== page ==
Boston Tech Watch: Harmonix, Whoop, Brand Networks, VentureApp & More

[Updated 3/14/17, 4:09 p.m. See below.] Since you might be snowed in today, it seems like a good time to hunker down with some recent Boston-area tech news. Here is the latest:

—Evolv Technology, a Waltham, MA-based security technology startup, has closed an $18 million Series B funding round from Lux Capital, Bill Gates, General Catalyst Partners, Data Collective, and others, according to a blog post from Lux’s Bilal Zuberi. The company’s products include scanner equipment that it says can detect concealed guns and non-metallic explosives using millimeter waves, sensors, and software algorithms. [This paragraph added.]

—VentureApp said it raised $4 million in a round led by Accomplice, with contributions from Boston Seed Capital, Fullstack Ventures, and individual investors. The Boston-based startup will now make its messaging platform for professionals publicly available—it was previously invite-only—and attempt to build a large user base nationwide. Currently, VentureApp is used by professionals from more than 2,000 companies in Boston and New York, including employees of DraftKings, HubSpot, and Silicon Valley Bank, according to a press release.

VentureApp is led by co-founder Chase Garbarino, who previously co-founded Streetwise Media.

—ONvocal raised nearly $4 million in debt financing, according to an SEC filing. The Burlington, MA-based company has developed headphones that can be controlled through voice commands, thanks to integrations with virtual assistants like Amazon’s Alexa and Apple’s Siri.

—Genpact (NYSE: G) has signed an agreement to acquire Dedham, MA-based Rage Frameworks for an undisclosed price. Rage sells software for data aggregation, analytics, and task automation to customers in finance, manufacturing, technology, and other sectors. New York-based Genpact, a professional services firm that helps clients with digital tools, is a former division of Boston-based GE (NYSE: GE). [This paragraph added.]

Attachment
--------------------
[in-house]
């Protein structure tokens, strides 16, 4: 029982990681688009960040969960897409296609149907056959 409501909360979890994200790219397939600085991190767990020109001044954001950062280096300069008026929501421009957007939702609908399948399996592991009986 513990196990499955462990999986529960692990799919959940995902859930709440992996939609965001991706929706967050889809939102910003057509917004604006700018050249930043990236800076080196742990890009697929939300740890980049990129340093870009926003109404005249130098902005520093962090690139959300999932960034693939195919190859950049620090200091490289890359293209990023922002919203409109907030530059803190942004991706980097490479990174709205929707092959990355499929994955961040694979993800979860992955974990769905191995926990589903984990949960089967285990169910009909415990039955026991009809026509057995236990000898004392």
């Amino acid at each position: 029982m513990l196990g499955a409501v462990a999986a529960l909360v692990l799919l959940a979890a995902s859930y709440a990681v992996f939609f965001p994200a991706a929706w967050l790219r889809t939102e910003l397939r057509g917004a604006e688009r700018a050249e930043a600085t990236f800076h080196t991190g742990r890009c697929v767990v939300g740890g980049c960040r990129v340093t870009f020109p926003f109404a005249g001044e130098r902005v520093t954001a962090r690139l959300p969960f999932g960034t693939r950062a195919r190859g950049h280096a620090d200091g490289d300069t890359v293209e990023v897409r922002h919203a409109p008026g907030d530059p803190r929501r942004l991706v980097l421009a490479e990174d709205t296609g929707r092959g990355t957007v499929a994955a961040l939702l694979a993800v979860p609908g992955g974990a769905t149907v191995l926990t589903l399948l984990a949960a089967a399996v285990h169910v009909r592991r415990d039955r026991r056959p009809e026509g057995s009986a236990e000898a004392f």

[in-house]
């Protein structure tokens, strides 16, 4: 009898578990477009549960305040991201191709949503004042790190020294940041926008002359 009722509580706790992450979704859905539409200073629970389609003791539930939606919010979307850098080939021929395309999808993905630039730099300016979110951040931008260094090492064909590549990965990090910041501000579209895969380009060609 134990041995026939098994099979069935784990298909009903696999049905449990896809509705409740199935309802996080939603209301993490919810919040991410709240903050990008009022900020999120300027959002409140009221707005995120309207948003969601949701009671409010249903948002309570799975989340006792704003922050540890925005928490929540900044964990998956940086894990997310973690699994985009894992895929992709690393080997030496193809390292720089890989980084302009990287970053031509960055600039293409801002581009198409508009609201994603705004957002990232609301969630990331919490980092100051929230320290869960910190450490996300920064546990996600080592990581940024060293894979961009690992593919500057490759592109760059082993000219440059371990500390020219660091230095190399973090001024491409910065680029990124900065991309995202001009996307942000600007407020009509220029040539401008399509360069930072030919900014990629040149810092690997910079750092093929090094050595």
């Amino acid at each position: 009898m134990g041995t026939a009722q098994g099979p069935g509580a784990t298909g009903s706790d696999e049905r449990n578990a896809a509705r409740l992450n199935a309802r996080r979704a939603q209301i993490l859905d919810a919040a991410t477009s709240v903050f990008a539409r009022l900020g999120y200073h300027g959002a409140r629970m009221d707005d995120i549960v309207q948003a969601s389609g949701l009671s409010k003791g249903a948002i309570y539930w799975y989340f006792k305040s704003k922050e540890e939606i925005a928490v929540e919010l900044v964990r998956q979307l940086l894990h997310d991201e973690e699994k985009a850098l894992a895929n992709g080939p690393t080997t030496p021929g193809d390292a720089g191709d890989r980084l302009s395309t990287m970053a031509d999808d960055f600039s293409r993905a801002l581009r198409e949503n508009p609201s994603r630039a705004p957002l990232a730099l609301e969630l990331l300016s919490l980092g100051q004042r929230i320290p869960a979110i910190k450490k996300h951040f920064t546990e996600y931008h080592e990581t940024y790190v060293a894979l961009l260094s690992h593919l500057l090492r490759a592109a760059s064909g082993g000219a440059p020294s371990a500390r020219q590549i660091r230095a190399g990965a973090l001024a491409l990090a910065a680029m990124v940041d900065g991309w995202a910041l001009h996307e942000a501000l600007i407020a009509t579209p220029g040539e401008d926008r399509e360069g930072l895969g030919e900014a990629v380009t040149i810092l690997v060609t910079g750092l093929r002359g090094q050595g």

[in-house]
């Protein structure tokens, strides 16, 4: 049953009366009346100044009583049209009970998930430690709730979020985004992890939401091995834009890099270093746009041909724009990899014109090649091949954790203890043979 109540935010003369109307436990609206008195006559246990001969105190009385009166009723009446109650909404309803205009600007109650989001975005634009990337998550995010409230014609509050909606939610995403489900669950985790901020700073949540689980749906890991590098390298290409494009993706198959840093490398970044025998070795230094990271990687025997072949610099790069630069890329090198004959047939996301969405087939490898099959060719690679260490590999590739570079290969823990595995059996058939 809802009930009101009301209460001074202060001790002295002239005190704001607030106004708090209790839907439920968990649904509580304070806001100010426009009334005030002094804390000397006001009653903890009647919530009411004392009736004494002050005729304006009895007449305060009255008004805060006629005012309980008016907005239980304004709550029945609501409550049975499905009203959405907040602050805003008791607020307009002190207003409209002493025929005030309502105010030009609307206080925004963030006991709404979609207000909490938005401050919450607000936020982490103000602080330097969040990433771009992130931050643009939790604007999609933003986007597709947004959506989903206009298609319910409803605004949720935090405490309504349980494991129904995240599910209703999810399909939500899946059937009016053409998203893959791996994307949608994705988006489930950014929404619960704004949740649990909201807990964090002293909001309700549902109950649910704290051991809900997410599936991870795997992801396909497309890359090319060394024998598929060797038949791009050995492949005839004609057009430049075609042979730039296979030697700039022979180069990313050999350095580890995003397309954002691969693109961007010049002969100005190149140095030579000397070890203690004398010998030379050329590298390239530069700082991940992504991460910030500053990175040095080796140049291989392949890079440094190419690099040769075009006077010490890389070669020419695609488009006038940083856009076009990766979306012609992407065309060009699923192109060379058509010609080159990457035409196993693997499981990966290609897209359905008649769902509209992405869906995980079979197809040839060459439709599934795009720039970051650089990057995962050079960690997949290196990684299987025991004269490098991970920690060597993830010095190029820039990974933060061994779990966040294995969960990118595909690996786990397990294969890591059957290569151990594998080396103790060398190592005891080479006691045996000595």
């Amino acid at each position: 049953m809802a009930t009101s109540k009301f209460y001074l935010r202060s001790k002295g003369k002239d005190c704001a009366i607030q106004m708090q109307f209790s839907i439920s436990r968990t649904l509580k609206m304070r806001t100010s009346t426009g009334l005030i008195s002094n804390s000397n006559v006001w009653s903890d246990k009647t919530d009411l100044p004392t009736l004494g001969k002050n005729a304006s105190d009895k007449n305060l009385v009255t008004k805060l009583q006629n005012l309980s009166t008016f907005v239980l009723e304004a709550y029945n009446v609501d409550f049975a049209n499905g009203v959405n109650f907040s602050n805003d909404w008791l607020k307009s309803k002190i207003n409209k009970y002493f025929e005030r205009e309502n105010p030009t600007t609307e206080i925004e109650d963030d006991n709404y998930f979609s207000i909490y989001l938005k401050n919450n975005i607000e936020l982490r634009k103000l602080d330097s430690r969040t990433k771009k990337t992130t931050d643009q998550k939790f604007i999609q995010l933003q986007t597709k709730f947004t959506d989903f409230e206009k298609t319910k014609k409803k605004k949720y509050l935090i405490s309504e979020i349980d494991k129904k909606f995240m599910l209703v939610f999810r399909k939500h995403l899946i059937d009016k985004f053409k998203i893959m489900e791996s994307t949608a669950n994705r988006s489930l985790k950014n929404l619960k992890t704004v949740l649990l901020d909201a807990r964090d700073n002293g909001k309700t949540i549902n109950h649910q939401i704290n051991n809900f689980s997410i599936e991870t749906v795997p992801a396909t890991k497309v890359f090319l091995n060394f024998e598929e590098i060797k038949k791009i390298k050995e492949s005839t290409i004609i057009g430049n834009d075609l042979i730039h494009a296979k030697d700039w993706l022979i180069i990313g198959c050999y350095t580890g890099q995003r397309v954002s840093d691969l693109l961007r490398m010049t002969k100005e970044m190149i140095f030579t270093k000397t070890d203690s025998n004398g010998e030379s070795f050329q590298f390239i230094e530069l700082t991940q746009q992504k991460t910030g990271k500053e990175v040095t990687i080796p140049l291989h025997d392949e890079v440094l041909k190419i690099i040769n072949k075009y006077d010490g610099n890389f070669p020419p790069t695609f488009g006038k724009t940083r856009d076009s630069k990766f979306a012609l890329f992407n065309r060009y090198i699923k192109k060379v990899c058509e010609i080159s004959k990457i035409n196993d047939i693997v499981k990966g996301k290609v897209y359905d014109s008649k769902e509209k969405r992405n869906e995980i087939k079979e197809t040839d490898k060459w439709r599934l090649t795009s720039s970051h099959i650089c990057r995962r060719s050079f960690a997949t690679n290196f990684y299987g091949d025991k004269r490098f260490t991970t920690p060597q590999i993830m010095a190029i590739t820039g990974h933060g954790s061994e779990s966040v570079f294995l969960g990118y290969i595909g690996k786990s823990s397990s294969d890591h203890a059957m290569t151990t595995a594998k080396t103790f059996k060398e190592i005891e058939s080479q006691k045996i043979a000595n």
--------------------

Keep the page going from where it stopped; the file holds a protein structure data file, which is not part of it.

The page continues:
—Boston-based Localytics has purchased Tapglue, a five-person startup based in Berlin, for an undisclosed price. Both companies are alumni of the Techstars Boston startup accelerator.

Tapglue provides software tools that help developers make their apps more social. Localytics, a mobile analytics and marketing software firm, is one of Boston’s better-funded tech startups, having raised more than $60 million from investors.

—Buoy Health unveiled its digital health assistant that uses artificial intelligence-related technologies to try and diagnose people’s symptoms and suggest next steps. The three-year-old startup developed its product at the Harvard Innovation Lab, and so far it has raised $3 million from individual investors, the Boston Globe reported.

—Harvest Automation, the Billerica, MA-based robotics startup, recently moved into a larger space, as it tries to revamp its business after shedding most of its staff. The Boston Business Journal has more details. (The story is behind a paywall.)

Brand Networks, which provides social media advertising software and services, has promoted chief revenue officer Todd Taplin to the role of CEO. He takes over for founder Jamie Tedford, who will remain involved as the company’s chairman. Taplin joined Boston-based Brand Networks last year. He is a veteran of Celtra, Adobe (NASDAQ: ADBE), and Yahoo (NASDAQ: YHOO).

—Major League Baseball will allow players to wear Boston-based Whoop’s biometric-tracking devices on their wrists during games. Whoop said MLB is the first U.S. pro sports league to officially approve its wearable devices for in-game use. (Some NBA players are hiding their Whoop devices under wristbands during games because they’re not allowed under league rules.)

Click here and here for past Xconomy coverage of Whoop.

—Harmonix Music Systems, the Boston-based video game maker best known for the Guitar Hero and Rock Band franchises, unveiled its latest game last week. DropMix enables players to create custom mixes of popular songs by setting playing cards—which correspond to parts like a bass line or vocal track—into slots on an electronic board connected to a mobile app. The game was developed with Hasbro.

Harmonix announced DropMix on March 10, the first day of this year’s Pax East video game conference, held in Boston. That night, Harmonix celebrated Rock Band’s 10th anniversary with a party that included a demo of the company’s new virtual reality version of Rock Band.

Jeff Engel is a senior editor at Xconomy. Email: jengel@xconomy.com Follow @JeffEngelXcon

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